- Clement S, Brohan E, Jeffery D, Henderson C, Hatch S, Thornicroft G: Development and psychometric properties of the Barriers to Access to Care Evaluation scale (BACE) related to people with mental ill health. BMC Psychiatry. 2012, 12: 36-10.1186/1471-244X-12-36.View ArticlePubMedPubMed CentralGoogle Scholar
- Little K, Henderson C, Brohan E, Thornicroft G: Employers' attitudes to people with mental health problems in the work place in Britain: changes between 2006 and 2009. 2011, Epidemiologica e Psichiatria Sociale, In pressGoogle Scholar
- Health and Safety at Work Act. 1974, Ref Type: StatuteGoogle Scholar
- Lockwood G, Henderson C: Thornicroft G. Equality Act 2010 and mental health. Br J Psychiatry. 2011, aa: In pressGoogle Scholar
- Michalak EE, Yatham LN, Maxwell V, Hale S, Lam RW: The impact of bipolar disorder upon work functioning: a qualitative analysis. Bipolar Disorders. 2007, 1–2 (18): 126-43.View ArticleGoogle Scholar
- Nithsdale V, Davies J, Croucher P: Psychosis and the experience of employment. Journal of Occupational Rehabilitation. 2008, 18 (2): 175-82. 10.1007/s10926-008-9131-6.View ArticlePubMedGoogle Scholar
- O'Connor AM, Tugwell P, Wells GA, Elmslie T, Jolly E, Hollingworth G, et al: A decision aid for women considering hormone therapy after menopause: decision support framework and evaluation.[see comment]. Patient Education & Counseling. 1998, 33 (3): 267-279. 10.1016/S0738-3991(98)00026-3.View ArticleGoogle Scholar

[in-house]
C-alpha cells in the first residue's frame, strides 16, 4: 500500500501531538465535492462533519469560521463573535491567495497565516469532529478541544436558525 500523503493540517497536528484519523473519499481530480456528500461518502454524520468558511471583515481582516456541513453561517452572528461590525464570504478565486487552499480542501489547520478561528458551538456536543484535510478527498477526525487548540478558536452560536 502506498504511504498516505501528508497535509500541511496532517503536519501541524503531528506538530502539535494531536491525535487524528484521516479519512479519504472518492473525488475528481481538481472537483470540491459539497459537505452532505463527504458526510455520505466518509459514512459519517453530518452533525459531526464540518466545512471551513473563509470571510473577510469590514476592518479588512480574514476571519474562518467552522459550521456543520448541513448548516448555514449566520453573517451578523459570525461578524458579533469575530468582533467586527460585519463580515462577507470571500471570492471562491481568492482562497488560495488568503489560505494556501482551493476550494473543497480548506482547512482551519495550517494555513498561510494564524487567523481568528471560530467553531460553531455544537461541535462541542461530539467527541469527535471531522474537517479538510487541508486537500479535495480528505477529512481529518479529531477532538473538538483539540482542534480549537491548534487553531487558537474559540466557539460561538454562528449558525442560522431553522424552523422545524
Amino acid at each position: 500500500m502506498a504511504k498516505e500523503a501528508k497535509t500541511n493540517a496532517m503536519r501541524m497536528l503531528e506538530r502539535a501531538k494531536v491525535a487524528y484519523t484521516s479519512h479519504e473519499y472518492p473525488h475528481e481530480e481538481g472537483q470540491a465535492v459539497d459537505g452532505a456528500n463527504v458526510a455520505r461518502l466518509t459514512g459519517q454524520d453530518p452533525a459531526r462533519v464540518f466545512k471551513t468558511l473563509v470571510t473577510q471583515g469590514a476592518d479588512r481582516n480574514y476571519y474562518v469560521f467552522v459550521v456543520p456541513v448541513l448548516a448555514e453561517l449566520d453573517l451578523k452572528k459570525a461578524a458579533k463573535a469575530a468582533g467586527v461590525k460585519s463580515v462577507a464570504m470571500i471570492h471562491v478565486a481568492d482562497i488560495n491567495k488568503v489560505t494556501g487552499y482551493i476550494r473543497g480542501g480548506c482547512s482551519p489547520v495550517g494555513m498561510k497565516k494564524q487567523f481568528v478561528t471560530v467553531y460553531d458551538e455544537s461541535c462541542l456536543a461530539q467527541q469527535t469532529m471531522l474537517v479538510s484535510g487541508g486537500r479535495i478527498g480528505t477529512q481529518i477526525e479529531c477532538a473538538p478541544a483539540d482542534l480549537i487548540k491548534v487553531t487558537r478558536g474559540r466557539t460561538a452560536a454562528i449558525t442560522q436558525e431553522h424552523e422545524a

- O'Connor AM, Rostom A, Fiset V, Tetroe J, Entwistle V, Llewellyn-Thomas H, et al: Decision aids for patients facing health treatment or screening decisions: systematic review. British Medical Journal. 1999, 319 (7212): 731-4. 10.1136/bmj.319.7212.731.View ArticlePubMedPubMed CentralGoogle Scholar
- Stacey D, Bennett C, Barry M, Col NF, Eden KB, Holmes-Rovner M, et al: Decision aids for people facing health treatment or screening decisions. Cochrane database of Systematic Reviews. 2012, 10:Google Scholar
- Brohan E: Disclosure of a mental health problem in the employment context: Measurement of stigma and discrimination and development of a decision aid tool. University of London. 2010Google Scholar
- Elwyn G, Frosch D, Volandes AE, Edwards A, Montori VM: Investing in deliberation: a definition and classification of decision support interventions for people facing difficult health decisions. Med Decis Making. 2010, 30 (6): 701-11. 10.1177/0272989X10386231.View ArticlePubMedGoogle Scholar
- Craig P, Dieppe P, Macintyre S, Michie S, Nazareth I, Petticrew M: Developing and evaluating complex interventions: new guidance. 2008, Medical Research Council, LondonGoogle Scholar
- Lancaster GA, Dodd S, Williamson PR: Design and analysis of pilot studies: recommendations for good practice. J Eval Clin Pract. 2004, 10 (2): 307-12. 10.1111/j..2002.384.doc.x.View ArticlePubMedGoogle Scholar